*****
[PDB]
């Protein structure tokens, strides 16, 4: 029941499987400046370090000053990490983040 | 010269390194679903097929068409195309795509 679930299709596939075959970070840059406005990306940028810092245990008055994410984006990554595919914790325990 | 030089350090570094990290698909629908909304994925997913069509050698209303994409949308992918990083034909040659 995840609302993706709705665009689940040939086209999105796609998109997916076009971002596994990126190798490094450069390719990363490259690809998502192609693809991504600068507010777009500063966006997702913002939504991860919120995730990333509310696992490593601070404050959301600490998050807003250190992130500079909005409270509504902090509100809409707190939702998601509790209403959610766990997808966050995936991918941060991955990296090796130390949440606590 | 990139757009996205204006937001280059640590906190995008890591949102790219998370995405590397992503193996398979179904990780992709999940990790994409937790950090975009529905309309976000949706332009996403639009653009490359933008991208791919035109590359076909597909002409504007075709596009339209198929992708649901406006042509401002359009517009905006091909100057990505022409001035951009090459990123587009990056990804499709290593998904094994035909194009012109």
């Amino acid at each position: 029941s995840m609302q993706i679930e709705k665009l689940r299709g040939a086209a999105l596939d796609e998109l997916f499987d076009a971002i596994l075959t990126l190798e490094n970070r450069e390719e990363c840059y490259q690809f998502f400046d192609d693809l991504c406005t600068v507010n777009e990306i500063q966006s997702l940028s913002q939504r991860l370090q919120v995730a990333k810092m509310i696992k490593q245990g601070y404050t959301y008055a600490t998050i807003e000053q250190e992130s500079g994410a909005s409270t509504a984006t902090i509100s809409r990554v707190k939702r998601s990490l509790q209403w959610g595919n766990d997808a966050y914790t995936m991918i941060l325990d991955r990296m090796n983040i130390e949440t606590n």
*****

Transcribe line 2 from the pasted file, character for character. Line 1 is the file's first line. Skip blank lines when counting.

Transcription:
């Protein structure tokens, strides 16, 4: 029941499987400046370090000053990490983040 | 010269390194679903097929068409195309795509 679930299709596939075959970070840059406005990306940028810092245990008055994410984006990554595919914790325990 | 030089350090570094990290698909629908909304994925997913069509050698209303994409949308992918990083034909040659 995840609302993706709705665009689940040939086209999105796609998109997916076009971002596994990126190798490094450069390719990363490259690809998502192609693809991504600068507010777009500063966006997702913002939504991860919120995730990333509310696992490593601070404050959301600490998050807003250190992130500079909005409270509504902090509100809409707190939702998601509790209403959610766990997808966050995936991918941060991955990296090796130390949440606590 | 990139757009996205204006937001280059640590906190995008890591949102790219998370995405590397992503193996398979179904990780992709999940990790994409937790950090975009529905309309976000949706332009996403639009653009490359933008991208791919035109590359076909597909002409504007075709596009339209198929992708649901406006042509401002359009517009905006091909100057990505022409001035951009090459990123587009990056990804499709290593998904094994035909194009012109």